After a 3.9 percent decline in 2020, world real gross domestic product (GDP) is projected to increase 4.4 percent in 2021 and 4.1 percent in 2022, IHS said in its monthly economic analysis from Sara Johnson, executive director of global economics.
Another wave of the COVID-19 pandemic has disrupted economic activity in early 2021. Global infections and deaths are reaching new highs, while the rollout of vaccines is uneven across geographies. Activity restrictions will stall global real GDP growth in the first quarter, with most of Europe in recession.
“IHS Markit anticipates that new COVID-19 infections will decline in the months ahead as vaccines will become more widely available,” Johnson said. “As lockdowns end, a revival in consumer spending will spark an acceleration in the global economy in the second quarter. World real GDP is projected to surpass its late-2019 pre-pandemic peak in the third quarter of 2021.”
In the United States, a new $900 billion fiscal stimulus will avert a contraction in real GDP in the first quarter, offsetting the drag from a higher winter peak in Covid infections, IHS said. This front-loaded fiscal support will provide a bridge to the second half of the year, when pent-up consumer spending will likely push real GDP growth above a 5 percent annual rate, Johnson forecast.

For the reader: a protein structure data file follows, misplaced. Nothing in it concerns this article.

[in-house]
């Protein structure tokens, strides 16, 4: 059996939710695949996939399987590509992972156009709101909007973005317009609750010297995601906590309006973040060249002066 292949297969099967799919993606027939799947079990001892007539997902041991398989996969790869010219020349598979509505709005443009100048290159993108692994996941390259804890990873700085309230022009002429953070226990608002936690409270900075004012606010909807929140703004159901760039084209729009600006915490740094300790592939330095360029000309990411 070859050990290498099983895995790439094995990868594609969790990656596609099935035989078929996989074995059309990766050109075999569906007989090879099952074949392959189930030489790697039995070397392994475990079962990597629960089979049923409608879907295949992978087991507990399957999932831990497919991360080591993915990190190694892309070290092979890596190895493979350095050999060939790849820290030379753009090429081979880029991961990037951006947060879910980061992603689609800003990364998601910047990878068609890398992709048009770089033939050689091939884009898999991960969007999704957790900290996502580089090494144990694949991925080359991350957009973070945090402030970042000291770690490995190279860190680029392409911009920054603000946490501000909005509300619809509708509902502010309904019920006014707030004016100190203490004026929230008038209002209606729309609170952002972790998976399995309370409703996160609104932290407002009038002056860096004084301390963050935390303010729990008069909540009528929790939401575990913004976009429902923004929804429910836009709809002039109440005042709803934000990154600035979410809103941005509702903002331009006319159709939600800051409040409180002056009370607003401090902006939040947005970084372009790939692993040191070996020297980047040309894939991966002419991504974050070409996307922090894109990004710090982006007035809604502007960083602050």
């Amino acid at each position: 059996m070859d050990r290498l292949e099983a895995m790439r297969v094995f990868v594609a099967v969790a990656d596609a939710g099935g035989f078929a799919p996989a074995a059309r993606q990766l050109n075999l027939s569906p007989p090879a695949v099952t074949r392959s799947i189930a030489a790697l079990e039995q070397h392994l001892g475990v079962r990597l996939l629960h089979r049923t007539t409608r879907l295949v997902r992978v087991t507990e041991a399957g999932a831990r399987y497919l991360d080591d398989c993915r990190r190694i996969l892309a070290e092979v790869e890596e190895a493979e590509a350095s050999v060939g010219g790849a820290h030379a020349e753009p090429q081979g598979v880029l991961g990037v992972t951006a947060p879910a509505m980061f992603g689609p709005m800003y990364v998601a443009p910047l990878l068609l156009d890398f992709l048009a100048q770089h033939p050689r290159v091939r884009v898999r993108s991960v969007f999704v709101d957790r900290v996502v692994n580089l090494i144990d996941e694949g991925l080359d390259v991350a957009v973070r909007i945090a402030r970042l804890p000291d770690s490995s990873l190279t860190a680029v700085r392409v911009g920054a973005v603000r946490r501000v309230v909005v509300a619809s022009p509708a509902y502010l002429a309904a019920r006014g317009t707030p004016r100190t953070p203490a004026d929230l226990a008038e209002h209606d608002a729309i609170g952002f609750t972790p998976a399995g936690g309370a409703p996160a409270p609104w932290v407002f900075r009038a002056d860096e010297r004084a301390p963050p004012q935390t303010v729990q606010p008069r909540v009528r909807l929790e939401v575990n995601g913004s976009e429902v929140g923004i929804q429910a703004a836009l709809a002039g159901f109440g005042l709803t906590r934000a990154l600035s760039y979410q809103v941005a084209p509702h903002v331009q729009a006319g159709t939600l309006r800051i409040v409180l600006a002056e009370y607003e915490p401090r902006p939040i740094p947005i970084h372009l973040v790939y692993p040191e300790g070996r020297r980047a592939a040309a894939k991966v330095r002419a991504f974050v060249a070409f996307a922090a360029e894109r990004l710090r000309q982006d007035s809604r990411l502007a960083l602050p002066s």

In Europe, the resurgence of Covid-19 and widespread lockdowns led to a second wave of recessions across most of the continent in late 2020 and early 2021. IHS Markit economists continue to forecast a consumer-led growth spurt from spring 2021 as vaccinations facilitate a reopening of economies.
“A last-minute trade agreement at the close of 2020 averted the tail risks associated with a disorderly United Kingdom exit from the European Union,” Johnson said. “However, the deal does not replicate the frictionless trade that existed previously, and ongoing adjustments to the new arrangements will hinder the UK’s recovery from the pandemic shock.”
China’s real GDP grew 6.5 percent year on year in the fourth quarter, up from 4.9 percent in the third quarter. Growth strengthened broadly across industrial and service sectors.
New local outbreaks of the coronavirus should not derail the expansion, although consumer demand could lose steam, according to IHS. After a cyclical rebound of 7.6 percent in 2021, Johnson expects the Chinese economy to return to the deceleration path that began in 2012, as productivity growth slowed in response to stalled economic reforms.
The recent surge in industrial materials prices is expected to bring a burst of finished goods price inflation by mid-2021, leading to an acceleration in consumer prices, IHS projected. Global consumer price inflation is projected to pick up to 2.3 percent in 2021 and 2.6 percent in 2022 from 2.1 percent in 2020, led by accelerations in the U.S. and other advanced economies.
“If demand proves more resilient than anticipated once the pandemic subsides and commodity prices remain elevated, downstream inflationary pressures would intensify,” Johnson said.
The dollar’s exchange rate is expected to depreciate over the next two years in response to low interest rate spreads, an increase in investor risk tolerance and a widening trade deficit, IHS contended. European Central Bank policy accommodation will limit the extent of further euro appreciation, the Japanese yen will benefit from strengthening exports and relatively low inflation and the Chinese yuan will be supported China’s accelerating economy and comparatively conservative monetary policy.